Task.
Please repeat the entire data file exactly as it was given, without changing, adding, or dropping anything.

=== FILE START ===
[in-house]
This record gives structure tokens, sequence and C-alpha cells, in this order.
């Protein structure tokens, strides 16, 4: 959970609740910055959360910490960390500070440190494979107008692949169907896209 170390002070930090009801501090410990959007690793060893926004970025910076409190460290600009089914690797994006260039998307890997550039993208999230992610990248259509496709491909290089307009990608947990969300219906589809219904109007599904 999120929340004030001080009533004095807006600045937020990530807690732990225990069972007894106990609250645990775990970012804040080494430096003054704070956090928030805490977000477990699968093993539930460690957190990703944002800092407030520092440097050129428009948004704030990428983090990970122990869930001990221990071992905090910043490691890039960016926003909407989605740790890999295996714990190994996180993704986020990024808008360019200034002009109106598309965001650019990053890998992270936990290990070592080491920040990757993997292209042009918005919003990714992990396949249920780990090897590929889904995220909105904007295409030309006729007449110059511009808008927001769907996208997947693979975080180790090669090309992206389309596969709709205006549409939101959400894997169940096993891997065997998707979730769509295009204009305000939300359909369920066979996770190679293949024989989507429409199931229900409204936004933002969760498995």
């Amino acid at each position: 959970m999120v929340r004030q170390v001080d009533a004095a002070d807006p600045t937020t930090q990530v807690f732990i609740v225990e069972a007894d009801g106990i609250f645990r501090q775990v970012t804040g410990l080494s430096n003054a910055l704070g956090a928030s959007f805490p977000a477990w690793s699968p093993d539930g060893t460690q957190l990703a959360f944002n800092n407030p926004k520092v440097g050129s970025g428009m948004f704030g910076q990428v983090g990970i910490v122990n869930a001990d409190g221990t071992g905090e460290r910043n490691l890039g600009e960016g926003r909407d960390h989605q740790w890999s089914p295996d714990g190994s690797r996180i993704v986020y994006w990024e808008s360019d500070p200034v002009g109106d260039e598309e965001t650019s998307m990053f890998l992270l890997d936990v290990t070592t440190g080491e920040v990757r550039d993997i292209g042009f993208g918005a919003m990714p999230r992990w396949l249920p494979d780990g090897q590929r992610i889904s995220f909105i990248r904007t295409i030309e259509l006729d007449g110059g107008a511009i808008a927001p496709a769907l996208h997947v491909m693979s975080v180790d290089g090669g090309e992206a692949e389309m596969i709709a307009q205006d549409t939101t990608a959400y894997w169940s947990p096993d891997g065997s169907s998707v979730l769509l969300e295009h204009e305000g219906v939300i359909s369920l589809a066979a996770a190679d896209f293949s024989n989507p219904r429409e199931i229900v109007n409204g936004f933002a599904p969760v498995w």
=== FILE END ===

[in-house]
This record gives structure tokens, sequence and C-alpha cells, in this order.
């Protein structure tokens, strides 16, 4: 959970609740910055959360910490960390500070440190494979107008692949169907896209 170390002070930090009801501090410990959007690793060893926004970025910076409190460290600009089914690797994006260039998307890997550039993208999230992610990248259509496709491909290089307009990608947990969300219906589809219904109007599904 999120929340004030001080009533004095807006600045937020990530807690732990225990069972007894106990609250645990775990970012804040080494430096003054704070956090928030805490977000477990699968093993539930460690957190990703944002800092407030520092440097050129428009948004704030990428983090990970122990869930001990221990071992905090910043490691890039960016926003909407989605740790890999295996714990190994996180993704986020990024808008360019200034002009109106598309965001650019990053890998992270936990290990070592080491920040990757993997292209042009918005919003990714992990396949249920780990090897590929889904995220909105904007295409030309006729007449110059511009808008927001769907996208997947693979975080180790090669090309992206389309596969709709205006549409939101959400894997169940096993891997065997998707979730769509295009204009305000939300359909369920066979996770190679293949024989989507429409199931229900409204936004933002969760498995």
């Amino acid at each position: 959970m999120v929340r004030q170390v001080d009533a004095a002070d807006p600045t937020t930090q990530v807690f732990i609740v225990e069972a007894d009801g106990i609250f645990r501090q775990v970012t804040g410990l080494s430096n003054a910055l704070g956090a928030s959007f805490p977000a477990w690793s699968p093993d539930g060893t460690q957190l990703a959360f944002n800092n407030p926004k520092v440097g050129s970025g428009m948004f704030g910076q990428v983090g990970i910490v122990n869930a001990d409190g221990t071992g905090e460290r910043n490691l890039g600009e960016g926003r909407d960390h989605q740790w890999s089914p295996d714990g190994s690797r996180i993704v986020y994006w990024e808008s360019d500070p200034v002009g109106d260039e598309e965001t650019s998307m990053f890998l992270l890997d936990v290990t070592t440190g080491e920040v990757r550039d993997i292209g042009f993208g918005a919003m990714p999230r992990w396949l249920p494979d780990g090897q590929r992610i889904s995220f909105i990248r904007t295409i030309e259509l006729d007449g110059g107008a511009i808008a927001p496709a769907l996208h997947v491909m693979s975080v180790d290089g090669g090309e992206a692949e389309m596969i709709a307009q205006d549409t939101t990608a959400y894997w169940s947990p096993d891997g065997s169907s998707v979730l769509l969300e295009h204009e305000g219906v939300i359909s369920l589809a066979a996770a190679d896209f293949s024989n989507p219904r429409e199931i229900v109007n409204g936004f933002a599904p969760v498995w």